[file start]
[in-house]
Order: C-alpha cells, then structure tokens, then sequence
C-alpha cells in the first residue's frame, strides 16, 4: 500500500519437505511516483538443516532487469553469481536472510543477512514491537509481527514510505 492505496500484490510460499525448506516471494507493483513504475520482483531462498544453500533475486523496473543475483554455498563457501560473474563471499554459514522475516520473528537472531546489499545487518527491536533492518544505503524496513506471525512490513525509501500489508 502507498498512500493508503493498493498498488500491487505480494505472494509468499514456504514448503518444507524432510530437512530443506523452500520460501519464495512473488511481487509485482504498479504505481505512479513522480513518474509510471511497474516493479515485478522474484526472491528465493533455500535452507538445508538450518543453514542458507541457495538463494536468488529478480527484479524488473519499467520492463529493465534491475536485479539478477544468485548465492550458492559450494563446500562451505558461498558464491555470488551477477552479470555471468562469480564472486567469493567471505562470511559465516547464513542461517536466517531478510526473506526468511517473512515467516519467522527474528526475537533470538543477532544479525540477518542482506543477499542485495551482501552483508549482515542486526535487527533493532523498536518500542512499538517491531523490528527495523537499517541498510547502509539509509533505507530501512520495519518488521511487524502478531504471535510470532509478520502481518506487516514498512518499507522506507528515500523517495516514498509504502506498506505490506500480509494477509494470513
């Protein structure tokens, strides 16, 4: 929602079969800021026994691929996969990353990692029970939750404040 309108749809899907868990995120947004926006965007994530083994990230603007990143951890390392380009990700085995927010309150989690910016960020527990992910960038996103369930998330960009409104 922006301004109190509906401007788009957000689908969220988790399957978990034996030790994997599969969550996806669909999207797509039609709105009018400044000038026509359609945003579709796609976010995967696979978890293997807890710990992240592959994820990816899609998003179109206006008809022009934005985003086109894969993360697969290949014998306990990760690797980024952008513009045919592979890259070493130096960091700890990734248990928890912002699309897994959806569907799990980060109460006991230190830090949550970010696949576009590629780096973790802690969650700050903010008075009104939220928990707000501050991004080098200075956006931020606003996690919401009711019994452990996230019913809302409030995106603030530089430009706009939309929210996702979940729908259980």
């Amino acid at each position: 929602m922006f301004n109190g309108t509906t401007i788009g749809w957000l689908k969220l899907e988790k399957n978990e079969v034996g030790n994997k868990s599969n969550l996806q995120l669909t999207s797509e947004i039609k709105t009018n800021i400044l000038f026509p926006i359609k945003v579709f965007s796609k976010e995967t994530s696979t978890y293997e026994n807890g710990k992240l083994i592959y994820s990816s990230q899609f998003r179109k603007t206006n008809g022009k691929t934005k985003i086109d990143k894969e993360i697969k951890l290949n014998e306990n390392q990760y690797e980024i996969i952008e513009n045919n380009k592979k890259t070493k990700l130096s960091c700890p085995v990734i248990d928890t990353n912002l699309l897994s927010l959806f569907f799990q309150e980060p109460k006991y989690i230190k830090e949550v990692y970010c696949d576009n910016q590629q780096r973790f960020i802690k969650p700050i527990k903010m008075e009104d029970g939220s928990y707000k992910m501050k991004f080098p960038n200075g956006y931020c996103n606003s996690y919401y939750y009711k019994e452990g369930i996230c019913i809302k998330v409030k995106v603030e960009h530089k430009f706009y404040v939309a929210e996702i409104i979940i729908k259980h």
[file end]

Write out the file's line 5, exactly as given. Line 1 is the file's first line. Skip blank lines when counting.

């Amino acid at each position: 929602m922006f301004n109190g309108t509906t401007i788009g749809w957000l689908k969220l899907e988790k399957n978990e079969v034996g030790n994997k868990s599969n969550l996806q995120l669909t999207s797509e947004i039609k709105t009018n800021i400044l000038f026509p926006i359609k945003v579709f965007s796609k976010e995967t994530s696979t978890y293997e026994n807890g710990k992240l083994i592959y994820s990816s990230q899609f998003r179109k603007t206006n008809g022009k691929t934005k985003i086109d990143k894969e993360i697969k951890l290949n014998e306990n390392q990760y690797e980024i996969i952008e513009n045919n380009k592979k890259t070493k990700l130096s960091c700890p085995v990734i248990d928890t990353n912002l699309l897994s927010l959806f569907f799990q309150e980060p109460k006991y989690i230190k830090e949550v990692y970010c696949d576009n910016q590629q780096r973790f960020i802690k969650p700050i527990k903010m008075e009104d029970g939220s928990y707000k992910m501050k991004f080098p960038n200075g956006y931020c996103n606003s996690y919401y939750y009711k019994e452990g369930i996230c019913i809302k998330v409030k995106v603030e960009h530089k430009f706009y404040v939309a929210e996702i409104i979940i729908k259980h």